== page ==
Ethology, a sub-topic of zoology, is the study of animal behavior that focuses on behavior in natural settings, as opposed to behaviourism, which focuses on the behavior of animals in laboratory settings. The term “ethology” is based off the Greek word ethos, which means character. It was first made popular in 1902 by William Morton Wheeler, an American myrmecologist, but the term was actually suggested by John Stuart Mill in 1843 for use in associationistic psychology. Ethology can also be associated with comparative psychology, although this is a sub-topic of psychology and bases animal behavior off human psychology.
Before the nineteenth century, the predominant thought regarding animals and humans upheld by scientists was scala naturae, created by Aristotle. This theory suggested that animals and humans were classified on a pyramid, with humans at the top and animals placed from top to bottom depending upon their complexity. In the Western world, it was thought that animals were created for specific purposes and that they were immutable. These prevailing ideas changed when Jean-Baptiste Lamarck introduced a theory of evolution that upheld two main points. This theory suggested that the organs and behaviors of animals can develop and change over time and that the changes could be passed down through generations. This theory also suggested that animals and humans alike were seeking higher levels of perfection.
When Charles Darwin visited the Galapagos Islands, he was aware of Lamarck’s theories and took inspiration from them for his own theory about evolution. Because of his book The Expression of the Emotions in Man and Animals, which many ethologists were inspired by, many consider Darwin to be the first Modern ethologist. Under the guidance of Darwin, George Romanes used a controlled method known as anecdotal cognitivism to study animal behavior and its relation to the theory of evolution, but this method was not supported in scientific world. Some ethologists, like Julian Huxley and Oskar Heinroth, focused on the natural or instinctual behaviors of animals by using an ethogram, which included the description of a common behavior of a species and the frequency at which that behavior occurred in a particular, natural situation. This data could be updated and checked by other ethologists, creating a collective base of information.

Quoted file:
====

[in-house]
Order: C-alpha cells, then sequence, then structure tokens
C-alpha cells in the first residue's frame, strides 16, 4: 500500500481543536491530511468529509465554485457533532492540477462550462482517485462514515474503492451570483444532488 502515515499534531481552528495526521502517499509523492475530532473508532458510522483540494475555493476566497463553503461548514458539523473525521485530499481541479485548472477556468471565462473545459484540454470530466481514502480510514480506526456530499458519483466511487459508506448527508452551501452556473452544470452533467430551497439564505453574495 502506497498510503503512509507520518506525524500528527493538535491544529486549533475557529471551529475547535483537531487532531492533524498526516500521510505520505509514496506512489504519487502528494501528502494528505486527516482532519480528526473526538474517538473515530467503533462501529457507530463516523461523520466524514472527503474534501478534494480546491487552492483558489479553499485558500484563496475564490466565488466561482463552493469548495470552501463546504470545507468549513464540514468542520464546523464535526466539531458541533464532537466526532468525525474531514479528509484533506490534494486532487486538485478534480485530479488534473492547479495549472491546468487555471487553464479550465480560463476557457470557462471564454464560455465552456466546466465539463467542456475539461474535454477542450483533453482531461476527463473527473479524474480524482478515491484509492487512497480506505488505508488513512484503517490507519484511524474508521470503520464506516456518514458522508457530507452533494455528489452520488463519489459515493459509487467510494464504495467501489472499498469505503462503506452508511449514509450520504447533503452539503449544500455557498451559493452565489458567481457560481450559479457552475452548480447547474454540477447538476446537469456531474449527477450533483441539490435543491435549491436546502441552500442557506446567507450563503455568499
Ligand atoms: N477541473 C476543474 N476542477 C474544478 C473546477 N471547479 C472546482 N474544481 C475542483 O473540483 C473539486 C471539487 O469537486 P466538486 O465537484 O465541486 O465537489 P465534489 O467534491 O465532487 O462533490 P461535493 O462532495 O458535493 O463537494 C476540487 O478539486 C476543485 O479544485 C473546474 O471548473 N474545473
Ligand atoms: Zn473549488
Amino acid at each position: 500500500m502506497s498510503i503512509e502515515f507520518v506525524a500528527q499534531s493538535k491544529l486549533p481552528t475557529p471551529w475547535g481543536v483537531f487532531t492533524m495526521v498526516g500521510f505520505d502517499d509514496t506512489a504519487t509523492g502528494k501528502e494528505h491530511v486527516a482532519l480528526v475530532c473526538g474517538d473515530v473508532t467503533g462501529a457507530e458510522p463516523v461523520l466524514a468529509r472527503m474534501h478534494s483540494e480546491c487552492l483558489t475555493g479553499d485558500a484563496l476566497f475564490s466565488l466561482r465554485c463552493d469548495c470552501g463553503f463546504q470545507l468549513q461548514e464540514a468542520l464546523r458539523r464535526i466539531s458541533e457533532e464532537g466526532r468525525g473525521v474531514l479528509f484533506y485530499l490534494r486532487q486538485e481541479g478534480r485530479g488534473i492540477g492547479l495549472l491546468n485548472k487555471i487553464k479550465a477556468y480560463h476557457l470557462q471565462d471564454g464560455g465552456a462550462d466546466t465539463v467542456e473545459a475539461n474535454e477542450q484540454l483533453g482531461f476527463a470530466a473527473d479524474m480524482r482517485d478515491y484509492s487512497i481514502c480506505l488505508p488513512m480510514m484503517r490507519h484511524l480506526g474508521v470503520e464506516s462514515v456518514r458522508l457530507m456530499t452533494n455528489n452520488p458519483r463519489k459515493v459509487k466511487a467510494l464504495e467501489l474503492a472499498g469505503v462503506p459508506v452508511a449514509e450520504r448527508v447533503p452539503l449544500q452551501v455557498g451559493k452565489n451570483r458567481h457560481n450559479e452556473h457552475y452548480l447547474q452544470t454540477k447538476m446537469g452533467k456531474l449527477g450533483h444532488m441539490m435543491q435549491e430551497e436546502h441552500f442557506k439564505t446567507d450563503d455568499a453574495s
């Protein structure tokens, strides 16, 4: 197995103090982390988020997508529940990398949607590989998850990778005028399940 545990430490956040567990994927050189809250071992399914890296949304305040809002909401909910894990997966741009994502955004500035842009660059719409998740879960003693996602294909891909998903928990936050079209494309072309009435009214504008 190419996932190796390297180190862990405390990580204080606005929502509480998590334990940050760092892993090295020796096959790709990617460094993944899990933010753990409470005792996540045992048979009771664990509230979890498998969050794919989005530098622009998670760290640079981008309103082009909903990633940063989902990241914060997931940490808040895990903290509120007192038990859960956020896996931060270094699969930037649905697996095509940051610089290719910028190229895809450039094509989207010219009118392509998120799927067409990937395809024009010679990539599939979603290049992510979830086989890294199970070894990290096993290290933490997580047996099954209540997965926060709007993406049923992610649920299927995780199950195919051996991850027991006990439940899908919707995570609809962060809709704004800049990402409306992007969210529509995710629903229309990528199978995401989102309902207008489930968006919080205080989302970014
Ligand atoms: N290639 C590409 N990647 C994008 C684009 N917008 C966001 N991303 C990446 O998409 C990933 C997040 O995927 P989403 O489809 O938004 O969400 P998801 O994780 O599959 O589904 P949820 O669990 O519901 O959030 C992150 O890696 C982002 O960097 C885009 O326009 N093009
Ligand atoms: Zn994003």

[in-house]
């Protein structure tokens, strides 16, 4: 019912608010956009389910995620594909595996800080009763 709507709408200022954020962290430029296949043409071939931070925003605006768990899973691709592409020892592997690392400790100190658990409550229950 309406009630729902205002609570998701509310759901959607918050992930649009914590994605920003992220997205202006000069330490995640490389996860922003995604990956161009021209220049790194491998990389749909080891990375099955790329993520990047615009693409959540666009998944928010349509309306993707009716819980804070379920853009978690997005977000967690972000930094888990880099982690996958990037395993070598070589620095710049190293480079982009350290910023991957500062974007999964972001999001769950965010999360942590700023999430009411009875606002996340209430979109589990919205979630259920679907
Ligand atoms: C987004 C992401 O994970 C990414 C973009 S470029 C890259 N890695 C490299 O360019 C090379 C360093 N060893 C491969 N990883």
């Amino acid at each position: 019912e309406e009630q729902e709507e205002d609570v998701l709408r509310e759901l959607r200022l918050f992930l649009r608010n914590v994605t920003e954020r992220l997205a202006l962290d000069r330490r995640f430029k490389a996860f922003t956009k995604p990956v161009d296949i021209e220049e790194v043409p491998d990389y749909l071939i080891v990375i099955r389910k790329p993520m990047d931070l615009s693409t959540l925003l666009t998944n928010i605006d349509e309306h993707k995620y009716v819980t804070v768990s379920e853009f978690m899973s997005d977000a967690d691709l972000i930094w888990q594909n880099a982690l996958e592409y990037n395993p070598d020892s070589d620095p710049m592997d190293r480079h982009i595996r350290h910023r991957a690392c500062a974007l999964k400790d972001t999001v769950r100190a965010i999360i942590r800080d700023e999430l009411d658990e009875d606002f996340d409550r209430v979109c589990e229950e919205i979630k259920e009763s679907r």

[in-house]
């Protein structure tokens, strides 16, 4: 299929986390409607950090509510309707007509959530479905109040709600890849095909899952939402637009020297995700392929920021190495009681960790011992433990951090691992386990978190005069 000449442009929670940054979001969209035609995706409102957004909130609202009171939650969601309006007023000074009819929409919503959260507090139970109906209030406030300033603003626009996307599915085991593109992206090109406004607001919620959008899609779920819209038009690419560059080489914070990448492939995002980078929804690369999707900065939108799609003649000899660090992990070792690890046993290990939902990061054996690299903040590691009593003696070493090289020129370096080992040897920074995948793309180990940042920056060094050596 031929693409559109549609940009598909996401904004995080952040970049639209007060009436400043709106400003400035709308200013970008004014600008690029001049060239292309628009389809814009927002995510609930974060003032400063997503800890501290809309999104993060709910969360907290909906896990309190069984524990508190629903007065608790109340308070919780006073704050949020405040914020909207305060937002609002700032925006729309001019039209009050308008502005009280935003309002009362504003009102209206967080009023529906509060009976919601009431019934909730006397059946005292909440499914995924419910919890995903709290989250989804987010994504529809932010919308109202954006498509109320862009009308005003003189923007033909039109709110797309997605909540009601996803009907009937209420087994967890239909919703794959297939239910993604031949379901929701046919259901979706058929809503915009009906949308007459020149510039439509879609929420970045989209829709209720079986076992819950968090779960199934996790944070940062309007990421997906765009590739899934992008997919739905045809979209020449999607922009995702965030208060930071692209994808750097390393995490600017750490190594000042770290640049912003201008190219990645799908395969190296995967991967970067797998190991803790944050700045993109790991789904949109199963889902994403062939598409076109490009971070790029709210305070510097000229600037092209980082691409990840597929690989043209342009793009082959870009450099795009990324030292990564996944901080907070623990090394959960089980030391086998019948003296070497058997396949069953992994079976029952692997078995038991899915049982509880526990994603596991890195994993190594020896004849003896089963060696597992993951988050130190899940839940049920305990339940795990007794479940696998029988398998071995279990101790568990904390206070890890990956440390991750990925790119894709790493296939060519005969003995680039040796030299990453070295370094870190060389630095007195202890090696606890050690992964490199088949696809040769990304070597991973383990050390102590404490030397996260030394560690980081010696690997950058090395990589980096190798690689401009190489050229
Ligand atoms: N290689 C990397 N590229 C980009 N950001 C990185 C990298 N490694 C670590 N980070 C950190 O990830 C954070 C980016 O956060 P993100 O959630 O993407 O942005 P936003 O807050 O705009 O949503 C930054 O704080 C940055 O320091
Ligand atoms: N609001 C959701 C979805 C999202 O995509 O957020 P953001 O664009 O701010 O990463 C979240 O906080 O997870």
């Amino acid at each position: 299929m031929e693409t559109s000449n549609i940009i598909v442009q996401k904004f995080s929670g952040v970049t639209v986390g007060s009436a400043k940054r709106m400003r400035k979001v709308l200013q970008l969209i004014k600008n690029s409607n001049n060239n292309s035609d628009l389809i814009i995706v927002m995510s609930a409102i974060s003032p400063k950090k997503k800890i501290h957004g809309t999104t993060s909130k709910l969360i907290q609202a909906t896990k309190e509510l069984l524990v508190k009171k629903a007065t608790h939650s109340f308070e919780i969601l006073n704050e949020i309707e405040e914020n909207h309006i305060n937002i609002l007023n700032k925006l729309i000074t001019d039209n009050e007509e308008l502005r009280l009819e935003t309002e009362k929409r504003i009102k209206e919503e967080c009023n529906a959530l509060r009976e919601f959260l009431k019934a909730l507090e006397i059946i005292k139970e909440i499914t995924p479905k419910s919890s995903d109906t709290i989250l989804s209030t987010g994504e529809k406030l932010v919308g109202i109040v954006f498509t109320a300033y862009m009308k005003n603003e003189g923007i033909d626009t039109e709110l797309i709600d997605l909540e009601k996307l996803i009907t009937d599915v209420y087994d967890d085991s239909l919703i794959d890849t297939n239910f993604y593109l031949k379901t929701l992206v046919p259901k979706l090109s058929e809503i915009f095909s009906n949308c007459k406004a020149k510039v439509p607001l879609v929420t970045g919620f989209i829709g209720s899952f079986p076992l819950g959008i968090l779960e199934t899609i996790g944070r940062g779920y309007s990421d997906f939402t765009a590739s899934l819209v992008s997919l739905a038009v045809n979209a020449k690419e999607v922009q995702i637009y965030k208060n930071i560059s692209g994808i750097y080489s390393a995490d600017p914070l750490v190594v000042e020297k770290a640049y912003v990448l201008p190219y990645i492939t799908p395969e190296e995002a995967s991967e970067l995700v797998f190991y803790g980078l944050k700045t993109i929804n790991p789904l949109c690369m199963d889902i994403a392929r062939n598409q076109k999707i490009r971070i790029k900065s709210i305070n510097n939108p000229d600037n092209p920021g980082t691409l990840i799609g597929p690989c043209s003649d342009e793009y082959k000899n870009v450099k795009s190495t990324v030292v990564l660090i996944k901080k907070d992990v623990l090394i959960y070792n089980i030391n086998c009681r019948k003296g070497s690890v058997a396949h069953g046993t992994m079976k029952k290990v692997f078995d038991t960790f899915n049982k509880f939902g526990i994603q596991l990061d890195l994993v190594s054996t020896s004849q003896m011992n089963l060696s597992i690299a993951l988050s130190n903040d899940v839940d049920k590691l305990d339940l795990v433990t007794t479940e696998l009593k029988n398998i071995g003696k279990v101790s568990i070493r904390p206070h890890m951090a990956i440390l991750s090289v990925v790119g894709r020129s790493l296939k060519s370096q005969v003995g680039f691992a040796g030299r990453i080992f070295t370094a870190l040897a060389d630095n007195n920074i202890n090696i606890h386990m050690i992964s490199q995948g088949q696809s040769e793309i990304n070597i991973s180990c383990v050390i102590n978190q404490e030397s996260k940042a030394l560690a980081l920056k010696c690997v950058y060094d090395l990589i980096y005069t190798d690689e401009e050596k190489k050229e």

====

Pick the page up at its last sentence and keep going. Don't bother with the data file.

It is thought that Konrad Lorenz, under the tutelage of Oskar Heinroth, identified fixed action patterns, which were used to identify animal communication techniques. The most in-depth study using this method was conducted by Karl von Frisch, who studied bee communication. Niko Tinbergen, a colleague of Lorenz, posed four points for ethological studies. These include the function of a behavior, the causation of the behavior, the development of the behavior, and the possible evolutionary history behind the behavior.
Because of the advancements made by Tinbergen and Lorenz, ethology expanded in Europe until World War II. After this, Tinbergen moved to the UK where he began working at University of Oxford, helping to expand ethology in that area alongside other ethologsts like Robert Hinde and William Thorpe. Ethology was also becoming popular in North America during this time.
Ethology focuses on many topics including instinct, relying heavily on the idea of fixed action patterns. Tinbergen worked with these kinds of studies using fish, butterflies, and birds to prove that outside influence of instinctual factors, like breeding preferences, could be manipulated while still revealing the natural behaviors of the animals. Learning, which comprises many techniques including habituation, imprinting, associative learning, and imitation, is also an important focus in ethology. Habituation is displayed when an animal disassociates a behavior with a stimulus, such as squirrels ignoring the alarm calls of other squirrels that often give false warnings.
Associative learning is displayed when an animal reacts to a stimulus that can or cannot be related to another stimulus, like a goldfish rising to the surface of the water before it is fed. Other focal points of ethology include social structure and mating, both of which can hold complicated stimuli and behaviors.
In 1970, John H. Crook published a pivotal paper suggesting that most of the work done in ethology prior to this time was comparative and that more focus would need to be given to the social aspects of groups of animals, rather than single individuals. In that same year, Robert Ardrey published a book called The Social Contract: A Personal Inquiry into the Evolutionary Sources of Order and Disorder, which focused on the comparisons of animal and human behavior. More recently, ethology has expanded to include sociobiology, traditional comparative psychology, and animal cognition, among other areas of study. Many businesses now utilize ethology including animal psychology, anthropology, and veterinary practices.
Image Caption: This is a collection of images intended to show a diversity of animal behaviour (ethology). Credit: DrChrissy/Wikipedia (CC BY-SA 3.0)